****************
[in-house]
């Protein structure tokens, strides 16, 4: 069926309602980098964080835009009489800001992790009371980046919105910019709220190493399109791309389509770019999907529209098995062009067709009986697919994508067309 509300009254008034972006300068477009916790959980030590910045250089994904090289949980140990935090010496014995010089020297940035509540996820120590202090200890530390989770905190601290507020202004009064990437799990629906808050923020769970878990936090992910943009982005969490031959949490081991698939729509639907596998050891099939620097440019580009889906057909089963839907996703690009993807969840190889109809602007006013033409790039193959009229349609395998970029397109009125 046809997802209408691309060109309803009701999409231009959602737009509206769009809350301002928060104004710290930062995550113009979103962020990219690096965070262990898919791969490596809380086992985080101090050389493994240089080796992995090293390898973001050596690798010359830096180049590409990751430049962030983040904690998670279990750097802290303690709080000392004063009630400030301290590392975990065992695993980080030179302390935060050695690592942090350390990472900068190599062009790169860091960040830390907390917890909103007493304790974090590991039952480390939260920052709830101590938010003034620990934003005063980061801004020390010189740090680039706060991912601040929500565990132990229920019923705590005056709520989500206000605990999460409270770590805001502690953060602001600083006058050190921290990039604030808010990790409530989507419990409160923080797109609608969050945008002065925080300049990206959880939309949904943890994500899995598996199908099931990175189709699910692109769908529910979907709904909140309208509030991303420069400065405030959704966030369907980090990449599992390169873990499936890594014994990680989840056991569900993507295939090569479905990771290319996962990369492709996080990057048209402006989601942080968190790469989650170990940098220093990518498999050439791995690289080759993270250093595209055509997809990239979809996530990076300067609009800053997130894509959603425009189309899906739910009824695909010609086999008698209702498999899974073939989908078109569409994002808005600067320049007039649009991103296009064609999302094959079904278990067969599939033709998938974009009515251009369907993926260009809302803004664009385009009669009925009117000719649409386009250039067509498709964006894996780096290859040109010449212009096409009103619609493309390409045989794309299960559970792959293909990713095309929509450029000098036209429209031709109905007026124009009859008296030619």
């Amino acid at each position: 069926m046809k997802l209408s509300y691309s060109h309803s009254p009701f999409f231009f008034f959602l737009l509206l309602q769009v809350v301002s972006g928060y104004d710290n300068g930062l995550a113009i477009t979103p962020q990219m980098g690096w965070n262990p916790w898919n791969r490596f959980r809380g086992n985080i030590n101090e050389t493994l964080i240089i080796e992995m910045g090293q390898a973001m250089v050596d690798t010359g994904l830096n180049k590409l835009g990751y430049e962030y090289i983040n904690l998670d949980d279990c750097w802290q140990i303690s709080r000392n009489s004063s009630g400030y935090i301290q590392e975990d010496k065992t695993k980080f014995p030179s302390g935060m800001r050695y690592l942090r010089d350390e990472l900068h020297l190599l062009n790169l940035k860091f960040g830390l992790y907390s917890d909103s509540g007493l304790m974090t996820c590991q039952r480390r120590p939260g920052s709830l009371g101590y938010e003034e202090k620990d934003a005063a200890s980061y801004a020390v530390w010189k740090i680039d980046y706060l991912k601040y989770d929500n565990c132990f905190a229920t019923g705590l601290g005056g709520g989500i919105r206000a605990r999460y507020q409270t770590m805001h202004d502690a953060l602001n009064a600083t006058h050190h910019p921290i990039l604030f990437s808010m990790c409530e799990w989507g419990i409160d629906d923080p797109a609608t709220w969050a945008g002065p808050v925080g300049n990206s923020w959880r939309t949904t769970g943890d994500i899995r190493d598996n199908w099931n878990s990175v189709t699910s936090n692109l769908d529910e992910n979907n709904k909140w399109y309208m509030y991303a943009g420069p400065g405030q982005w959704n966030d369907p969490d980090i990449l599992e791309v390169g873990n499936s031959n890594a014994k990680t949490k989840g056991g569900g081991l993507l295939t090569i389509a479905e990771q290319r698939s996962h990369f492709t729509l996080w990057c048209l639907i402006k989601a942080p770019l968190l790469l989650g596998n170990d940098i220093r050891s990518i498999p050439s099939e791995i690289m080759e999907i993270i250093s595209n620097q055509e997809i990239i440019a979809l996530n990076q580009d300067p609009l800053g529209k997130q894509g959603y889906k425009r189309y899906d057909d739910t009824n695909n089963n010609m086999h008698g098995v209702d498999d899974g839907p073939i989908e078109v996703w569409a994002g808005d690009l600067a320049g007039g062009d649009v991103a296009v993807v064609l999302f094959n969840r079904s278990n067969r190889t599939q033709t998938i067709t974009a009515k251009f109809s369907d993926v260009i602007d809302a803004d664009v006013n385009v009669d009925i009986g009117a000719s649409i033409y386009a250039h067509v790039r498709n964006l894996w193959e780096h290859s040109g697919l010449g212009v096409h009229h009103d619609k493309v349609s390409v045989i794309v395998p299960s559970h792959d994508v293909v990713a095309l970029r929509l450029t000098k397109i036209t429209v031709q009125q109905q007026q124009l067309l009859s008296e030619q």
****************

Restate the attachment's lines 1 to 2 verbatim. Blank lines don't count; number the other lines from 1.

[in-house]
């Protein structure tokens, strides 16, 4: 069926309602980098964080835009009489800001992790009371980046919105910019709220190493399109791309389509770019999907529209098995062009067709009986697919994508067309 509300009254008034972006300068477009916790959980030590910045250089994904090289949980140990935090010496014995010089020297940035509540996820120590202090200890530390989770905190601290507020202004009064990437799990629906808050923020769970878990936090992910943009982005969490031959949490081991698939729509639907596998050891099939620097440019580009889906057909089963839907996703690009993807969840190889109809602007006013033409790039193959009229349609395998970029397109009125 046809997802209408691309060109309803009701999409231009959602737009509206769009809350301002928060104004710290930062995550113009979103962020990219690096965070262990898919791969490596809380086992985080101090050389493994240089080796992995090293390898973001050596690798010359830096180049590409990751430049962030983040904690998670279990750097802290303690709080000392004063009630400030301290590392975990065992695993980080030179302390935060050695690592942090350390990472900068190599062009790169860091960040830390907390917890909103007493304790974090590991039952480390939260920052709830101590938010003034620990934003005063980061801004020390010189740090680039706060991912601040929500565990132990229920019923705590005056709520989500206000605990999460409270770590805001502690953060602001600083006058050190921290990039604030808010990790409530989507419990409160923080797109609608969050945008002065925080300049990206959880939309949904943890994500899995598996199908099931990175189709699910692109769908529910979907709904909140309208509030991303420069400065405030959704966030369907980090990449599992390169873990499936890594014994990680989840056991569900993507295939090569479905990771290319996962990369492709996080990057048209402006989601942080968190790469989650170990940098220093990518498999050439791995690289080759993270250093595209055509997809990239979809996530990076300067609009800053997130894509959603425009189309899906739910009824695909010609086999008698209702498999899974073939989908078109569409994002808005600067320049007039649009991103296009064609999302094959079904278990067969599939033709998938974009009515251009369907993926260009809302803004664009385009009669009925009117000719649409386009250039067509498709964006894996780096290859040109010449212009096409009103619609493309390409045989794309299960559970792959293909990713095309929509450029000098036209429209031709109905007026124009009859008296030619």